Next, Johanne argues that the trial court erred in holding that proposed testimony to be given by Herb Rosenberg, Raymond's attorney, was protected by privilege. Johanne does not identify in her brief what type of testimony she wanted and was denied. However, Raymond notes that she is referring to deposition questions that Johanne's attorney asked Rosenberg to which counsel objected as seeking privileged information. The trial court sustained those objections.

Johanne has waived these claims by failing to identify the specific deposition questions for our review. DeFontaine v. Passalino, 222 Ill. App. 3d 1018, 584 N.E.2d 933 (1991) (issues not adequately presented on appeal are waived). Therefore, we shall not address this issue.


Johanne also contends that the trial court erred in enforcing the agreement because it was: (1) executed in violation of a confidential relationship; (2) disproportionate in awards of property and maintenance; and (3) improperly shifted the burden of proof at the hearing.

Parties engaged to be married, prior to signing a pre-nuptial agreement, are in a confidential relationship with each other. In re Estate of Hopkins, 166 Ill. App. 3d 657, 520 N.E.2d 415 (1988). Further, where the provisions made for the spouse receiving maintenance are largely disproportionate to the value of the other spouse's estate, there arises a presumption of concealment of the assets. Hopkins, 166 Ill. App. 3d 657, 520 N.E.2d 415. In such a case, the burden of proof shifts to the party who claims that the agreement is valid. Hopkins, 166 Ill. App. 3d 657, 520 N.E.2d 415.

As we have previously noted, Raymond's detailed financial disclosure proved that he did not conceal assets. Therefore, he has overcome any presumption that he did so simply because Johanne's maintenance was disproportionate to his income. Further, the pre-nuptial agreement was disproportionate in award of property and maintenance because Raymond and Johanne were not in the same financial condition when they entered into the agreement.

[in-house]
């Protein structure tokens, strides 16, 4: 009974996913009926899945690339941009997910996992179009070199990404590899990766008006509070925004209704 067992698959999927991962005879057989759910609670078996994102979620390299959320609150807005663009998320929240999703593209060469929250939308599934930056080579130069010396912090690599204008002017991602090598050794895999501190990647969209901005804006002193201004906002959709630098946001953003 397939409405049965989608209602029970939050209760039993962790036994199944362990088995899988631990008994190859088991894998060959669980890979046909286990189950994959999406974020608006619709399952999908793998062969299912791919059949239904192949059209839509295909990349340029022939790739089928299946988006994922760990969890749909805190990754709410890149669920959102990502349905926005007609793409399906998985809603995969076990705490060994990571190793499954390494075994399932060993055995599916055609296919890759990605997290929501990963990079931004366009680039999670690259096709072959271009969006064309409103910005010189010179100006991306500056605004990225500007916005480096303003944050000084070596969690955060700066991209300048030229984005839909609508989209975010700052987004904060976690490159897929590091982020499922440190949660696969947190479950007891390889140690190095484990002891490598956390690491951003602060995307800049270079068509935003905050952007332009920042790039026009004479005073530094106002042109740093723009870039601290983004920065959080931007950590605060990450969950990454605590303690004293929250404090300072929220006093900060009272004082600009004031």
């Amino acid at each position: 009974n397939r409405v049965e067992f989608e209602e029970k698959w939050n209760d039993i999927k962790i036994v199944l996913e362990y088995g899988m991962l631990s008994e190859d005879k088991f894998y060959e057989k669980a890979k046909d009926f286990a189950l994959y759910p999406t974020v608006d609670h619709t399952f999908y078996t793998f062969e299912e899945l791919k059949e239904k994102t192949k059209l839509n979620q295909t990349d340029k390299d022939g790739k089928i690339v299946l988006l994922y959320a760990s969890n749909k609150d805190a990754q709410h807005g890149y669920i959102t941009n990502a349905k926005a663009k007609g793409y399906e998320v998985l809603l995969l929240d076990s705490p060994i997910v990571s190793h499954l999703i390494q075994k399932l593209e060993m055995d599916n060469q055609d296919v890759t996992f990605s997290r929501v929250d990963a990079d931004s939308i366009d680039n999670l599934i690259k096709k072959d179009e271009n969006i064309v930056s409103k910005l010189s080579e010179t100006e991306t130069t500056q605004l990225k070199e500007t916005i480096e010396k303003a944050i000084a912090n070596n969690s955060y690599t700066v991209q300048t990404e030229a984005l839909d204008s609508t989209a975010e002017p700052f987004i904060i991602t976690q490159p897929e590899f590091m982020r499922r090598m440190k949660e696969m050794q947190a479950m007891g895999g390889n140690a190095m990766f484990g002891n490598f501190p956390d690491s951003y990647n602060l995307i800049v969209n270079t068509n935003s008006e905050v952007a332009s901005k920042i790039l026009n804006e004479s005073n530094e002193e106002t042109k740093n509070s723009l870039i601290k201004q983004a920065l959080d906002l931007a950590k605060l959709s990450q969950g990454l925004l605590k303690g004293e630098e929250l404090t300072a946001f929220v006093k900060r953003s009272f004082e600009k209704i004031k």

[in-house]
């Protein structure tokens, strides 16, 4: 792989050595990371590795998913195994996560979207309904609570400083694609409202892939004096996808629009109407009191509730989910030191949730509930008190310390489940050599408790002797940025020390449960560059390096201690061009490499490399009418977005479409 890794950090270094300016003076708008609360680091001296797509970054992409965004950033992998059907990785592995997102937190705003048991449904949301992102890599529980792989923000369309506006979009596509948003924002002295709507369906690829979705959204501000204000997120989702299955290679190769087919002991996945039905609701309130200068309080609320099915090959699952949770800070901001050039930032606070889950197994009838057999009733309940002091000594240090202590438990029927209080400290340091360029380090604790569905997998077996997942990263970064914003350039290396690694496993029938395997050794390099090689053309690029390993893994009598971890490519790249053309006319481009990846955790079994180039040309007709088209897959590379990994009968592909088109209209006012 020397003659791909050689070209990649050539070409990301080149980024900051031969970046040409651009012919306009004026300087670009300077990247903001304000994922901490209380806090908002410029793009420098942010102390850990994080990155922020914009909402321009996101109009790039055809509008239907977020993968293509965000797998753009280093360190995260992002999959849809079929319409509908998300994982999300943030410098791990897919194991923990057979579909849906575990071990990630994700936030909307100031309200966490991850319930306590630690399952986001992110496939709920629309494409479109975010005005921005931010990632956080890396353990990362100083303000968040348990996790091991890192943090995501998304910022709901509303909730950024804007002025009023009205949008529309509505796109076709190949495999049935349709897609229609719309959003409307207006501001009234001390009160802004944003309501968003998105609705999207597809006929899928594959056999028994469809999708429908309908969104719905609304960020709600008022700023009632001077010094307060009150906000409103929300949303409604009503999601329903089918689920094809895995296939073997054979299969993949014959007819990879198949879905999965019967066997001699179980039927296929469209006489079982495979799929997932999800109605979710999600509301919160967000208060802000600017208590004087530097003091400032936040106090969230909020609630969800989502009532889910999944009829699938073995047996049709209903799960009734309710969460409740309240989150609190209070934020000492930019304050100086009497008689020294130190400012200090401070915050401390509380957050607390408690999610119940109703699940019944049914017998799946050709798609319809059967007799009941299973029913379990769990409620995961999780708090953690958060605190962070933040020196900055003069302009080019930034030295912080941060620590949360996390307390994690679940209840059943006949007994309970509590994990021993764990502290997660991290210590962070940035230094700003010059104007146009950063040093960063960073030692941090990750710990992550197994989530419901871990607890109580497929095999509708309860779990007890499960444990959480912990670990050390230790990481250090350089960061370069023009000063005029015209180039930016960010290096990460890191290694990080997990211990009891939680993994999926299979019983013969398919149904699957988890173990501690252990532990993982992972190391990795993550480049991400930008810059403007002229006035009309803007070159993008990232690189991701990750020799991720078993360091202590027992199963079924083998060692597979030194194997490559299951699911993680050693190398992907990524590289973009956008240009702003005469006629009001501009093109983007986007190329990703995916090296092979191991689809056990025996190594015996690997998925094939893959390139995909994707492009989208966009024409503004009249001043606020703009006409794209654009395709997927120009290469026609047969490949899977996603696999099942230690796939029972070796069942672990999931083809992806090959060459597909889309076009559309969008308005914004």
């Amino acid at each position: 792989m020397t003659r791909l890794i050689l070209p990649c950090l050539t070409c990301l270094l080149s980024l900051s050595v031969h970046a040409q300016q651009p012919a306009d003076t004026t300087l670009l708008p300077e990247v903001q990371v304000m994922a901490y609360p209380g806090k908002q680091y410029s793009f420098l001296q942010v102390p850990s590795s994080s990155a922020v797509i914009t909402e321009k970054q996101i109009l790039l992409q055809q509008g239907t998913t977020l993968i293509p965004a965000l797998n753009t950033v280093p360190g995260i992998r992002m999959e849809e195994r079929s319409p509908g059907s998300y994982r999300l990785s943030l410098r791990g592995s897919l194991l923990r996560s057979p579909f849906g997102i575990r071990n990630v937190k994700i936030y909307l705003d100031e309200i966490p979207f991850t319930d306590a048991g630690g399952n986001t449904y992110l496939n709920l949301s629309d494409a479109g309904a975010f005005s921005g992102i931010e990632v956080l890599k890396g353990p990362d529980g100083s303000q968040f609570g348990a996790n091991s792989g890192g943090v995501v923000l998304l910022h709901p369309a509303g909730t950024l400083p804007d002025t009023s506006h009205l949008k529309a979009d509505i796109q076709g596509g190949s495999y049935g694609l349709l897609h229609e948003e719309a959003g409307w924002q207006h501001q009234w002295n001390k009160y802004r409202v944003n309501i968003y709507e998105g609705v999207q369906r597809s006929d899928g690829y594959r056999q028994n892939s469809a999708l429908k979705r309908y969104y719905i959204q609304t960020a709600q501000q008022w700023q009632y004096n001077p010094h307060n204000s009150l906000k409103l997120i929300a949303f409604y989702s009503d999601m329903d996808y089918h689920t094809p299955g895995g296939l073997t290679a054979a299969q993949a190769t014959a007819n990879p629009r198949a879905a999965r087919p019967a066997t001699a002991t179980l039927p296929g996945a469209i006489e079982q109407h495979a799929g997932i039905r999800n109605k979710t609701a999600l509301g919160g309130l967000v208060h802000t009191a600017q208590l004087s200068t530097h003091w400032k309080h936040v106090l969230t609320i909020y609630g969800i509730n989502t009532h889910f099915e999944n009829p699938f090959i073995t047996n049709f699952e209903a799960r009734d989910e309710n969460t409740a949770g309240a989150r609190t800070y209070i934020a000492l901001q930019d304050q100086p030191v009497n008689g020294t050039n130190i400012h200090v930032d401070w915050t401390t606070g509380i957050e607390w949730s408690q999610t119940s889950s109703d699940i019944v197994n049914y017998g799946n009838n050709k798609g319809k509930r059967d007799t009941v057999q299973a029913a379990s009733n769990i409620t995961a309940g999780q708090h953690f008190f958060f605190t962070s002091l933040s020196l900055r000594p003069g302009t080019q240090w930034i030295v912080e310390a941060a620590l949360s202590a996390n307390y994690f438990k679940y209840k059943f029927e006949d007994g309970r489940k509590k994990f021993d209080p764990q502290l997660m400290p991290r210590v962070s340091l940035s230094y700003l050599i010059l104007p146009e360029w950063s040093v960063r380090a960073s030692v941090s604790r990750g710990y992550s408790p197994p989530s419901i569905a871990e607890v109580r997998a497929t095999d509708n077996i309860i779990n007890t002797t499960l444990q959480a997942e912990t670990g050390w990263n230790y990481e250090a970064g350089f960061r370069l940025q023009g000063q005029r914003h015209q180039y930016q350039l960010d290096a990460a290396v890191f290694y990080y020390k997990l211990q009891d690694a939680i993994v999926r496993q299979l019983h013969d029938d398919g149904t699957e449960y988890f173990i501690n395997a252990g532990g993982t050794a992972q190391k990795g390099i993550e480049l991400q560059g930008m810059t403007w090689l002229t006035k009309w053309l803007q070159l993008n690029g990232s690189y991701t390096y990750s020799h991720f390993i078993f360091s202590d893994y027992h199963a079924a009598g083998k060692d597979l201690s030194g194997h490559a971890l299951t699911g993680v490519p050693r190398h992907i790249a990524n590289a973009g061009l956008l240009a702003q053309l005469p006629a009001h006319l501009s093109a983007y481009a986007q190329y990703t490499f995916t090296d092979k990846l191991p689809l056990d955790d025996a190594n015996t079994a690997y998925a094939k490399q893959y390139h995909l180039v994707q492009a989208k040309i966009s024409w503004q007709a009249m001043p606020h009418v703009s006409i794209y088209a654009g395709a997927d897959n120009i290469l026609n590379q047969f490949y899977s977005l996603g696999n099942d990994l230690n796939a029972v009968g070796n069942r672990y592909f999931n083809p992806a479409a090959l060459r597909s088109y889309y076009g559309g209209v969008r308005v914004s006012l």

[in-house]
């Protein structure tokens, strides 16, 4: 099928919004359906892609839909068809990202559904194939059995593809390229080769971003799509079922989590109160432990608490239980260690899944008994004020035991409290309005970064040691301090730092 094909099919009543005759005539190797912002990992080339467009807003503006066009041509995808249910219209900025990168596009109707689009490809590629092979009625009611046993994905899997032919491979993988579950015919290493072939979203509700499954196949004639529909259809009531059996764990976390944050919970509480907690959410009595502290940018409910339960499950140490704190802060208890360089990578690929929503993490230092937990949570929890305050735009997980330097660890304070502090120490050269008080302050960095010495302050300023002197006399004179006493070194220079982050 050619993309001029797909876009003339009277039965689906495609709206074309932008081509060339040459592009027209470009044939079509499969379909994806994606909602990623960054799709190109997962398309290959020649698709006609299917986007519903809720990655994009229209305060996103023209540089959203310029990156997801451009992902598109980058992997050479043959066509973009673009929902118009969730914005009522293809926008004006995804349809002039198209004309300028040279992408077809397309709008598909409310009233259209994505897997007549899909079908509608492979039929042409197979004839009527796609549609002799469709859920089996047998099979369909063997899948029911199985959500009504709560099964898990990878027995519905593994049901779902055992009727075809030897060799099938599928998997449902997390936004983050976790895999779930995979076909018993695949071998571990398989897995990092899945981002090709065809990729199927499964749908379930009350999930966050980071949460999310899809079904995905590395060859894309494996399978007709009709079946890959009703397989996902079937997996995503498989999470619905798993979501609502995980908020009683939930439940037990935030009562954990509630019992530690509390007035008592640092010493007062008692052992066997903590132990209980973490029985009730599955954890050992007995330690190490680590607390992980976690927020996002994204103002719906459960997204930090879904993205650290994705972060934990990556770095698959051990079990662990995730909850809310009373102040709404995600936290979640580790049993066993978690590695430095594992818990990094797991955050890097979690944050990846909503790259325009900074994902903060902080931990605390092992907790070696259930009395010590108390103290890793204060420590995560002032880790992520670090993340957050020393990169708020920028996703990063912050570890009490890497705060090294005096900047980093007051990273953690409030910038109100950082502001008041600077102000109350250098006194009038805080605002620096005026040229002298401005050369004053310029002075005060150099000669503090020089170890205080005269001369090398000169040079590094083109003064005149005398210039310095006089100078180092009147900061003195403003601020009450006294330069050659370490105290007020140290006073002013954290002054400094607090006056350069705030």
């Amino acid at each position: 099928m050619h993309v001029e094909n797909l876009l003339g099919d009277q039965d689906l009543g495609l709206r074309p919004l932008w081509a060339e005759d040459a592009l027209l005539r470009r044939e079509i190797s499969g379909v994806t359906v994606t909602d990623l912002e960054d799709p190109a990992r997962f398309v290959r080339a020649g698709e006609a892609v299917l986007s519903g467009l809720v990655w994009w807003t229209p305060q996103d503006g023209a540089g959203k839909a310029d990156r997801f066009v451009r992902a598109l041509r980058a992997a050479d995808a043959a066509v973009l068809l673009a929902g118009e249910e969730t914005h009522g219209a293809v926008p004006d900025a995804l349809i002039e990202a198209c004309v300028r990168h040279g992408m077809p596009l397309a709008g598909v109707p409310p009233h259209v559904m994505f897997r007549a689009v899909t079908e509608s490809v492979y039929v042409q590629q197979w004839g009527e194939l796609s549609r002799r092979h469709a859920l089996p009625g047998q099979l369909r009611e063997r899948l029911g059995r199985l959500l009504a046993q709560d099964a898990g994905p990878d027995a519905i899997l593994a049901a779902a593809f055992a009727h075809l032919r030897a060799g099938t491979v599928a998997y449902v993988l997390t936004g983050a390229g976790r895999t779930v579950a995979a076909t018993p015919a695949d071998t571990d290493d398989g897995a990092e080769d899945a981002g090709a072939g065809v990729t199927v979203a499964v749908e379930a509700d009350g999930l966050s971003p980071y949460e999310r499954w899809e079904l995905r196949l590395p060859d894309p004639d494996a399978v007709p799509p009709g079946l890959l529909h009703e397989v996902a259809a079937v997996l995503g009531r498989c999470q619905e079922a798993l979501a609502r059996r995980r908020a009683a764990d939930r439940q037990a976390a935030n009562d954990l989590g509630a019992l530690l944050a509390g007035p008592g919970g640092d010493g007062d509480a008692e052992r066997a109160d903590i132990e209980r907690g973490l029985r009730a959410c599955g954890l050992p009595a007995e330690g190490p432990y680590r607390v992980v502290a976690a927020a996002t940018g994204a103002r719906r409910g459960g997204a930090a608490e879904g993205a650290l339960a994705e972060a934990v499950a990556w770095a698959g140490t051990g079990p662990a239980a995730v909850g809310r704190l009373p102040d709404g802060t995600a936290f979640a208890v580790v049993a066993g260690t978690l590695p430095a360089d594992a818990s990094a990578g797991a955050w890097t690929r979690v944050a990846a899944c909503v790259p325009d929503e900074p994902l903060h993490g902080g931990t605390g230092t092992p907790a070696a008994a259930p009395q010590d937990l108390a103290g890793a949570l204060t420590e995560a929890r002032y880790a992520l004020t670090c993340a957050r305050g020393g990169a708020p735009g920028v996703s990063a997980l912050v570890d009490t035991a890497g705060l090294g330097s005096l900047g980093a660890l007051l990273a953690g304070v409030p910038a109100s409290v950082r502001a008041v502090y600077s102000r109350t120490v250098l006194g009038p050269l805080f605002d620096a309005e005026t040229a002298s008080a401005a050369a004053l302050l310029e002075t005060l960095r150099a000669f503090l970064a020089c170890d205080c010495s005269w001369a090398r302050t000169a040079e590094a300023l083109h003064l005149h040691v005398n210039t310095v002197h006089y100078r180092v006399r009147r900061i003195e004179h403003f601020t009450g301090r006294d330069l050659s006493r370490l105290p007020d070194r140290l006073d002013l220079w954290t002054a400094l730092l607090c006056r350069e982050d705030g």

Finally, both parties agreed at the hearing on the declaratory judgment that Johanne would have the burden of proving that the agreement was not enforceable. Even if the burden had been placed on Raymond, the evidence amply demonstrated that the pre-nuptial agreement was enforceable.


Johanne also claims that the trial court erred in failing to modify the pre-nuptial agreement based upon section 10 of the agreement.

This court has held that maintenance may be modified after the parties have signed a pre-nuptial agreement when untoward, catastrophic circumstances occur after the marriage which subject a party to abject poverty or if that party is at risk of becoming a public charge. In re Marriage of Burgess, 138 Ill. App. 3d 13, 485 N.E.2d 504 (1985). However, mere change of economic fortune is not a basis for modification. Burgess, 138 Ill. App. 3d 13, 485 N.E.2d 504.

Section 10 only allows a modification of maintenance if a circumstance not contemplated by the parties occurred, such as extreme poverty. As we have previously noted, since Johanne is receiving $201,000 in addition to her maintenance award she cannot claim that she will be subject to abject poverty or that she is at risk for becoming a public charge. Therefore, the trial court did not err in declining to modify the agreement.


Finally, Johanne argues that the trial court erred in failing to allow additional discovery when requesting a modification of the pre-nuptial agreement. Here, the record does not contain any detailed discovery requests and only refers to unspecified interrogatories and a request to produce. Further, Johanne does not refer to specific discovery requests or make any reference to the record in her argument. Therefore, this issue is waived. DeFontaine v. Passalino, 222 Ill. App. 3d 1018, 584 N.E.2d 933 (1991).

The judgment of the circuit court of Will County is affirmed.


BRESLIN and McDADE, J.J., concur.